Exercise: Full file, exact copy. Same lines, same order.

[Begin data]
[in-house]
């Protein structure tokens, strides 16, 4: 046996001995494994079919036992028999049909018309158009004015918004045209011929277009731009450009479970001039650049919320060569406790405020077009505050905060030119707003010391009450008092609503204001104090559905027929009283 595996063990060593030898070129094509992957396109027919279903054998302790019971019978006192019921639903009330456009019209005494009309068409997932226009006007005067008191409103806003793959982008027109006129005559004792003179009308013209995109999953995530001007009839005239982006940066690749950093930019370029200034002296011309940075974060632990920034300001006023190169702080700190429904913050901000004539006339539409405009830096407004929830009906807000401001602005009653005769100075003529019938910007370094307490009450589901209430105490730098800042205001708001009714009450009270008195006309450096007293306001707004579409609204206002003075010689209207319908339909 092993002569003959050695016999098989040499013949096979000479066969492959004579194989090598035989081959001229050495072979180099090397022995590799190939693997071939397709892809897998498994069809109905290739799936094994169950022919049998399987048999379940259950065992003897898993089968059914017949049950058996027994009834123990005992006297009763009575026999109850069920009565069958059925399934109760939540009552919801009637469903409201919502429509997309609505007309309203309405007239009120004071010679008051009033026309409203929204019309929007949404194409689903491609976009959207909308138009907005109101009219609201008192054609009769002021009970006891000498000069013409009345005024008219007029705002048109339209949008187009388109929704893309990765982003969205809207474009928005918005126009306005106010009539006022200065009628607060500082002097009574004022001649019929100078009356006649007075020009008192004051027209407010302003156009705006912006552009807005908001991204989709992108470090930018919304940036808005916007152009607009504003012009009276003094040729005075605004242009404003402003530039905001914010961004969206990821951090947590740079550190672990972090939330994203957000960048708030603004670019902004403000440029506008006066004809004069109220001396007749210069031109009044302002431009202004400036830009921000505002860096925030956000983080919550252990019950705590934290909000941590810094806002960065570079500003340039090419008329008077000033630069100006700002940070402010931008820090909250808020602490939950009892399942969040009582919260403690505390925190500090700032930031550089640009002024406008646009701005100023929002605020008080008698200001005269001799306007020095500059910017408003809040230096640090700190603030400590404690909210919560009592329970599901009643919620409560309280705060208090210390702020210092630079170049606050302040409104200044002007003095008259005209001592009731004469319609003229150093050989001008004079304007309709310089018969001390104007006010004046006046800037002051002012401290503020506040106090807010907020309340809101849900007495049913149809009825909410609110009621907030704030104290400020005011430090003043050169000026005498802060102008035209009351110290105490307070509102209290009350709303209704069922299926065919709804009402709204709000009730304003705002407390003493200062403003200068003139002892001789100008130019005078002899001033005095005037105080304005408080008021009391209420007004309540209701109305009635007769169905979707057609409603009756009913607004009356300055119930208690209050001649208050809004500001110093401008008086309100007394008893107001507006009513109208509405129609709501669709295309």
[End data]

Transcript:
[in-house]
């Protein structure tokens, strides 16, 4: 046996001995494994079919036992028999049909018309158009004015918004045209011929277009731009450009479970001039650049919320060569406790405020077009505050905060030119707003010391009450008092609503204001104090559905027929009283 595996063990060593030898070129094509992957396109027919279903054998302790019971019978006192019921639903009330456009019209005494009309068409997932226009006007005067008191409103806003793959982008027109006129005559004792003179009308013209995109999953995530001007009839005239982006940066690749950093930019370029200034002296011309940075974060632990920034300001006023190169702080700190429904913050901000004539006339539409405009830096407004929830009906807000401001602005009653005769100075003529019938910007370094307490009450589901209430105490730098800042205001708001009714009450009270008195006309450096007293306001707004579409609204206002003075010689209207319908339909 092993002569003959050695016999098989040499013949096979000479066969492959004579194989090598035989081959001229050495072979180099090397022995590799190939693997071939397709892809897998498994069809109905290739799936094994169950022919049998399987048999379940259950065992003897898993089968059914017949049950058996027994009834123990005992006297009763009575026999109850069920009565069958059925399934109760939540009552919801009637469903409201919502429509997309609505007309309203309405007239009120004071010679008051009033026309409203929204019309929007949404194409689903491609976009959207909308138009907005109101009219609201008192054609009769002021009970006891000498000069013409009345005024008219007029705002048109339209949008187009388109929704893309990765982003969205809207474009928005918005126009306005106010009539006022200065009628607060500082002097009574004022001649019929100078009356006649007075020009008192004051027209407010302003156009705006912006552009807005908001991204989709992108470090930018919304940036808005916007152009607009504003012009009276003094040729005075605004242009404003402003530039905001914010961004969206990821951090947590740079550190672990972090939330994203957000960048708030603004670019902004403000440029506008006066004809004069109220001396007749210069031109009044302002431009202004400036830009921000505002860096925030956000983080919550252990019950705590934290909000941590810094806002960065570079500003340039090419008329008077000033630069100006700002940070402010931008820090909250808020602490939950009892399942969040009582919260403690505390925190500090700032930031550089640009002024406008646009701005100023929002605020008080008698200001005269001799306007020095500059910017408003809040230096640090700190603030400590404690909210919560009592329970599901009643919620409560309280705060208090210390702020210092630079170049606050302040409104200044002007003095008259005209001592009731004469319609003229150093050989001008004079304007309709310089018969001390104007006010004046006046800037002051002012401290503020506040106090807010907020309340809101849900007495049913149809009825909410609110009621907030704030104290400020005011430090003043050169000026005498802060102008035209009351110290105490307070509102209290009350709303209704069922299926065919709804009402709204709000009730304003705002407390003493200062403003200068003139002892001789100008130019005078002899001033005095005037105080304005408080008021009391209420007004309540209701109305009635007769169905979707057609409603009756009913607004009356300055119930208690209050001649208050809004500001110093401008008086309100007394008893107001507006009513109208509405129609709501669709295309």